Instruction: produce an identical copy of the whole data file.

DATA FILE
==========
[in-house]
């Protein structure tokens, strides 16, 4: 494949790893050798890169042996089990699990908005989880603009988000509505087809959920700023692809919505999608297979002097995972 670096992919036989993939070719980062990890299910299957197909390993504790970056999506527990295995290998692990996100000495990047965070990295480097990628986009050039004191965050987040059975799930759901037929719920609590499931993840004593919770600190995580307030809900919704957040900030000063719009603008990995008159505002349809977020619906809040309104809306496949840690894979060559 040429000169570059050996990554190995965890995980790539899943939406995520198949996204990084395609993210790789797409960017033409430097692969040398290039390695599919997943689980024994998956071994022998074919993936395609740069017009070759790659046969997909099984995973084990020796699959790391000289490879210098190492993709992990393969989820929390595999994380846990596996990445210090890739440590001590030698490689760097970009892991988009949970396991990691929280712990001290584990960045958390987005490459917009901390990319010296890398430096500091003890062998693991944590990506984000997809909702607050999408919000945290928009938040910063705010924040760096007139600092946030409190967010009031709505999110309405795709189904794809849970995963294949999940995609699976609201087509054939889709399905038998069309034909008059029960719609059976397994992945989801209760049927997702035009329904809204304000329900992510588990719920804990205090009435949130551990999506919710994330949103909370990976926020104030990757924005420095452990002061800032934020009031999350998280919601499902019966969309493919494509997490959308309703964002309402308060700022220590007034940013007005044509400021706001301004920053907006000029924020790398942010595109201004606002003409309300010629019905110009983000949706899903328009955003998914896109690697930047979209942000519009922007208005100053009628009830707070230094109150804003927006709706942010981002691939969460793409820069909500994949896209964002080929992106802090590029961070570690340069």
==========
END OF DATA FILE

[in-house]
């Protein structure tokens, strides 16, 4: 494949790893050798890169042996089990699990908005989880603009988000509505087809959920700023692809919505999608297979002097995972 670096992919036989993939070719980062990890299910299957197909390993504790970056999506527990295995290998692990996100000495990047965070990295480097990628986009050039004191965050987040059975799930759901037929719920609590499931993840004593919770600190995580307030809900919704957040900030000063719009603008990995008159505002349809977020619906809040309104809306496949840690894979060559 040429000169570059050996990554190995965890995980790539899943939406995520198949996204990084395609993210790789797409960017033409430097692969040398290039390695599919997943689980024994998956071994022998074919993936395609740069017009070759790659046969997909099984995973084990020796699959790391000289490879210098190492993709992990393969989820929390595999994380846990596996990445210090890739440590001590030698490689760097970009892991988009949970396991990691929280712990001290584990960045958390987005490459917009901390990319010296890398430096500091003890062998693991944590990506984000997809909702607050999408919000945290928009938040910063705010924040760096007139600092946030409190967010009031709505999110309405795709189904794809849970995963294949999940995609699976609201087509054939889709399905038998069309034909008059029960719609059976397994992945989801209760049927997702035009329904809204304000329900992510588990719920804990205090009435949130551990999506919710994330949103909370990976926020104030990757924005420095452990002061800032934020009031999350998280919601499902019966969309493919494509997490959308309703964002309402308060700022220590007034940013007005044509400021706001301004920053907006000029924020790398942010595109201004606002003409309300010629019905110009983000949706899903328009955003998914896109690697930047979209942000519009922007208005100053009628009830707070230094109150804003927006709706942010981002691939969460793409820069909500994949896209964002080929992106802090590029961070570690340069």